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By       Message Phil Klein     Permalink
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Generally speaking the terms "an ear for music"   -or- "a musical ear" allude to an individual's ability to hear chord changes (progressions.)   This is a factor that is vitally important  in the area of jazz, because the players are improvising melodic materials that are based upon "the changes" - as they are called.)


There are various degrees of talent involved here, because not only must a good player relate improvised materials to the chord progressions, but his playing must "swing."


To a person who has a truly sensitive harmonic ear, beautiful chord changes are nothing less than thrilling!    Such a listener may not only be thrilled by beautiful harmony, but put off by players who butcher the chord changes.


Another vital element involving the chord progressions is their "voicings," which involve doublings and spacings of the tones.   When a player plays wrong chords in music, he or she is said to have a "tin ear."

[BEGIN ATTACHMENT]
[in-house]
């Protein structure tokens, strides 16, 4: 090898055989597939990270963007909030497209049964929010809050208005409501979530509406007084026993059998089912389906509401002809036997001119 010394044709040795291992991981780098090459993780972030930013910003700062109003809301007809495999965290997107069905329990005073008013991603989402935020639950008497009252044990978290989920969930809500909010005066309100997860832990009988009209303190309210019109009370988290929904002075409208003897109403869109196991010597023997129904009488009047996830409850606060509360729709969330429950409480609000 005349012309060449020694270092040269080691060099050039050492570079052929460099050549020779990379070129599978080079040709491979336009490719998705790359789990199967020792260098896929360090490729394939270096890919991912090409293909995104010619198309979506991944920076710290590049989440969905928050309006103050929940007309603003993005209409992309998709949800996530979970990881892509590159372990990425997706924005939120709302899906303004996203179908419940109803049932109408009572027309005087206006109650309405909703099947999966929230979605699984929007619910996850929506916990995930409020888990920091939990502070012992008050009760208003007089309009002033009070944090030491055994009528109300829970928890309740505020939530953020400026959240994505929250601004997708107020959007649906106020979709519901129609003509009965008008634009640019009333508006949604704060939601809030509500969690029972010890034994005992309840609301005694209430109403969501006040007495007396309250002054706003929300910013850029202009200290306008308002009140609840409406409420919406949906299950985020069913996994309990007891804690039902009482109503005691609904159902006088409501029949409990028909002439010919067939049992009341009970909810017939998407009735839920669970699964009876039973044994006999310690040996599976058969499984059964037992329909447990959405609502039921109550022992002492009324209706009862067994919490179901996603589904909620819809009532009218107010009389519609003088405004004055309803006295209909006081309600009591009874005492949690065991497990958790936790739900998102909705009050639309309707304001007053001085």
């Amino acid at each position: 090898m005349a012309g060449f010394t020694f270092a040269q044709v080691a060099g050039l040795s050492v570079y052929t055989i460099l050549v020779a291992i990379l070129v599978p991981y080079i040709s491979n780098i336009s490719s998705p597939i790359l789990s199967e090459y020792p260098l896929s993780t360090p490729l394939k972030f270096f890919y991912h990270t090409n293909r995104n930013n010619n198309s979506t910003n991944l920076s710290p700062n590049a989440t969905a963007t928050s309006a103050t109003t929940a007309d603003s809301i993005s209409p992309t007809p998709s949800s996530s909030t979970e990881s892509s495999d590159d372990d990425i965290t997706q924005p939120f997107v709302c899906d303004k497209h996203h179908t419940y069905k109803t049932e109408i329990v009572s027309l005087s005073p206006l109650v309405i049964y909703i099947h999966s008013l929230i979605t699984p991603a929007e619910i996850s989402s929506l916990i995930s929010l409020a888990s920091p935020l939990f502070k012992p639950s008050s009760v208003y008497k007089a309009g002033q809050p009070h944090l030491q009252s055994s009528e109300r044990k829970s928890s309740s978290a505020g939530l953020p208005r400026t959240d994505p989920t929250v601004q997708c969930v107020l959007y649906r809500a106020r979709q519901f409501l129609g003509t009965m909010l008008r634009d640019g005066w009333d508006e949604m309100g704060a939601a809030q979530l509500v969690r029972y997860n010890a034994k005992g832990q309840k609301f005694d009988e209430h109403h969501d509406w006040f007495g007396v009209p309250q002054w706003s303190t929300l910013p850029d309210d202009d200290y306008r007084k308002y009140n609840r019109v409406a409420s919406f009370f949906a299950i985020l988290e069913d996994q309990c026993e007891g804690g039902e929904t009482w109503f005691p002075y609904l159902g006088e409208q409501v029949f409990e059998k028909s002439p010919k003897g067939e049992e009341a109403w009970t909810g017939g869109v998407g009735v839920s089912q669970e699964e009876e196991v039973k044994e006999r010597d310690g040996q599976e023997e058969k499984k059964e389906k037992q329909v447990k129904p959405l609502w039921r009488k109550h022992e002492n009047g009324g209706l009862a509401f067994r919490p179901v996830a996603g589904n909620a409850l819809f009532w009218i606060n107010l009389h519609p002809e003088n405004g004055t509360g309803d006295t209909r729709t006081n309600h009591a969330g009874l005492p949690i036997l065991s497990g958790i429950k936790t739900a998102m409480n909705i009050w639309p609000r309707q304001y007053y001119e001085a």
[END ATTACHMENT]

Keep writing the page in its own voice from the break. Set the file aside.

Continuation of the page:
Here, we must be reminded that we are speaking of individuals who are playing without written music.


Many fine players are true artists, who rely on written music.    Then there are those who have "tin ears,"  playing out of tune - sometimes with almost vulgar ardor.


One last factor regarding chord changes:   Absolutely one of the most important factors in all music is the BASS LINE. The ability to hear a bass line and use it creatively along with beautiful chords is a hallmark of true musicianship!


Indeed, Sir Donald Tovey, a famous British musicologist once made a supremely insightful observation:

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I have spent a long and interesting life involved in music, as a performer (piano,) educator (at every level from elementary to graduate school,) solo pianist, bandleader, composer/songwriter; entertainer, storyteller and humorist. In my final (more...)

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